Big Blast from the Sun

by Nancy Atkinson on April 16, 2012

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The CME we reported on earlier today was obviously just a warm up to the latest blast: A beautiful prominence eruption producing a larger CME off the east limb (left side) of the sun on April 16, 2012 at about 17:45 UTC (1:45 pm EDT). The event, which also produced an M1.7-class solar flare, was not Earth-directed, say scientists from the Solar Dynamics Observatory. But SpaceWeather.com says the blast confirms suspicions that a significant active region is rotating onto the Earth-side of the sun.

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Nancy Atkinson is Universe Today's Senior Editor. She also works with Astronomy Cast, and is a NASA/JPL Solar System Ambassador.

Doug Hill April 16, 2012 at 11:12 PM

how large, compared to Earth was that blast?

IVAN3MAN_AT_LARGE April 17, 2012 at 2:48 AM

This article (click on the image there to embiggen) should give you some idea.

Olaf2 April 18, 2012 at 5:23 PM

You should also ask yourself how dense that cloud is and if you! shrink it to the size of Earth’s density how big that ball would be. ;-)

The results are shocking!

Kael Tsarvek Alani April 17, 2012 at 3:22 AM

Truly One Heavenly Source and Body of Light

Raghu Parandhaman April 17, 2012 at 7:37 AM

We can observe that a few seconds after the blast there is material falling back to the sun surface. I wonder if it is only the gravity fall or is there also a vacuum suction created due to the blast.

More than all, it is a view indeed!!! Thanks ;-))

WaxyMary April 17, 2012 at 3:46 PM

That ‘pull’ looks to be magnetic in origin, rather than the result of a vacuum. The interplay of magnetic forces at the near surface and above the Sun’s corona – magnetic recombination or is it re-connection, my brain is fuzzy from the flu here, is what is responsible for much of what you see in these pictures. That is what lofts the material to become CME, that too is what ‘super’ heats and stirs the mixture.

Mary

Tony Power April 17, 2012 at 10:10 AM

Just out of curiosity, what would one of these do if they were directed at us? not one like this necessarily, but maybe a really big one. We’ve all heard from the doomsayers about how the power grid will collapse due to all the blown transformers and such due to induced current and such, but transformers have fuses, I know they do, the transformer down the street, the one that supplies most of my suburb blew a fuse a few months ago when a, well they don’t know what it was, because there wasn’t enough left of it, got inside and shorted it. All they did was use one of the big orange poles, pull the blown fuse out and put a new one in, and the power came back on. Wouldn’t that same system protect them? Or is the induced current similar in magnitude to a lightning strike and able to ark across the terminals in the fuse? Or is there a damage that I’m overlooking? Also, would a standalone solar system be immune? I know they aren’t connected to the grid so won’t get the surge that way, but I have worked with solar panels and know that there is a lot of very thin tracks in the cells themselves, would these cause enough of an induced current to blow the system, or at least the diodes in the individual panels?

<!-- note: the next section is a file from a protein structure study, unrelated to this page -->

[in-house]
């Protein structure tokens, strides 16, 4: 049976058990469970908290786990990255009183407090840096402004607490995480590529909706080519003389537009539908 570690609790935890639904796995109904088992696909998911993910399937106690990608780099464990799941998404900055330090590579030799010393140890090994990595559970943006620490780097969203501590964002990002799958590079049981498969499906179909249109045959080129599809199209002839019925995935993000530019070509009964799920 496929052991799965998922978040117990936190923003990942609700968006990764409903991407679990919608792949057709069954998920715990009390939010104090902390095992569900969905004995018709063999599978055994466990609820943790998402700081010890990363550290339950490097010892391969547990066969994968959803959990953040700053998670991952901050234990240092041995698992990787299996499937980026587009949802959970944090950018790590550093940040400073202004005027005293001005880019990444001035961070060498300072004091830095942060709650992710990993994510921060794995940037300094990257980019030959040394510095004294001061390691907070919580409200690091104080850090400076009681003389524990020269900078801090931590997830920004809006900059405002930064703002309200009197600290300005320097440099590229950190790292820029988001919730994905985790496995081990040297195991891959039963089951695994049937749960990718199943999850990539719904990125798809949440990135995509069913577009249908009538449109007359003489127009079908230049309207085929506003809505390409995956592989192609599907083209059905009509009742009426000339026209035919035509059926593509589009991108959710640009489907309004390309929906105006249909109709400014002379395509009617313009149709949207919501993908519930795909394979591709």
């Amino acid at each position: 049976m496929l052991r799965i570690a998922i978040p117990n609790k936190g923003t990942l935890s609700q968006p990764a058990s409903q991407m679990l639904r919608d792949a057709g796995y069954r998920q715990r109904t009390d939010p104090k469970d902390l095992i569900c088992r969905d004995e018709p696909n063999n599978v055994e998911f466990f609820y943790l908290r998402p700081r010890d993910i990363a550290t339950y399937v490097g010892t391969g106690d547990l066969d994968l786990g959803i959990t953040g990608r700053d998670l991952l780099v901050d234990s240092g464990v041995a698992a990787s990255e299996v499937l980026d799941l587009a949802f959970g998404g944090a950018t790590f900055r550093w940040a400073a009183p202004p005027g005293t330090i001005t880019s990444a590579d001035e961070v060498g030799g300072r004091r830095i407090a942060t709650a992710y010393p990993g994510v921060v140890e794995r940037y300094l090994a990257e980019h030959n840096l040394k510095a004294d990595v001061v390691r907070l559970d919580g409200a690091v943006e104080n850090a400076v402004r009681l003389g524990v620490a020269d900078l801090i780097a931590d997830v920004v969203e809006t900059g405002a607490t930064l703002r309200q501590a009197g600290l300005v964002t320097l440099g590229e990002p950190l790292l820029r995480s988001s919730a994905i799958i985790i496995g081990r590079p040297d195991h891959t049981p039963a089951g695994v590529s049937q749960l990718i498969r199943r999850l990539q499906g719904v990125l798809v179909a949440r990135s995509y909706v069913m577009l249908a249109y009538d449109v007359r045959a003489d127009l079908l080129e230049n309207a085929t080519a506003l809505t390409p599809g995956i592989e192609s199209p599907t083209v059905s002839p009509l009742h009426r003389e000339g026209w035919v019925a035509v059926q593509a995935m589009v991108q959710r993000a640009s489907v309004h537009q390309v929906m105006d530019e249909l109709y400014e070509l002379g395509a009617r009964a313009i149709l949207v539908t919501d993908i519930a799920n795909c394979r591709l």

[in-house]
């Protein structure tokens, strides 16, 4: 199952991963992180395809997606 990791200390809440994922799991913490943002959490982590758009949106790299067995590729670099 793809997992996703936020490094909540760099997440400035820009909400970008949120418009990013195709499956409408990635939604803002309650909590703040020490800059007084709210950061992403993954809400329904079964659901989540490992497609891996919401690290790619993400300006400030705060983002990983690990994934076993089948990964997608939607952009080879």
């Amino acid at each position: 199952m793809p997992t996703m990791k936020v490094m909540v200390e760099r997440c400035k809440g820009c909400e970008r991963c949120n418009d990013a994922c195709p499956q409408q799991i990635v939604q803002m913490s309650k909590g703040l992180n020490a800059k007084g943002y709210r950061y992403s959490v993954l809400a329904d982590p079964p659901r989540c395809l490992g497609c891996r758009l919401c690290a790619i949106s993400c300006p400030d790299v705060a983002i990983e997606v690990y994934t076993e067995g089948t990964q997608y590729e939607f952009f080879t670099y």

Olaf2 April 17, 2012 at 5:01 PM

Only that you will have beautiful Northern lights.

And since the power grid and satellite operators already got bombarded a few times the last year, they have enough experience to handle it by now.

Olaf2 April 17, 2012 at 5:01 PM

Only that you will have beautiful Northern lights.

And since the power grid and satellite operators already got bombarded a few times the last year, they have enough experience to handle it by now.

squidgeny April 18, 2012 at 12:01 PM

We’ve all heard from the doomsayers about how the power grid will collapse due to all the blown transformers and such due to induced current and such, but transformers have fuses

I’m no electrical engineer so I’m guessing here. The fuses blow when too much current goes through and they melt (or explode) – I’m guessing the fear is that enough current could be induced to melt other wiring outside the fuse box, which wouldn’t be so easy to fix. However I don’t know if such a thing is possible after the fuse has gone and circuit has broken.

If I had to put money on it, I’d say the doomsayers are full of crap ;)

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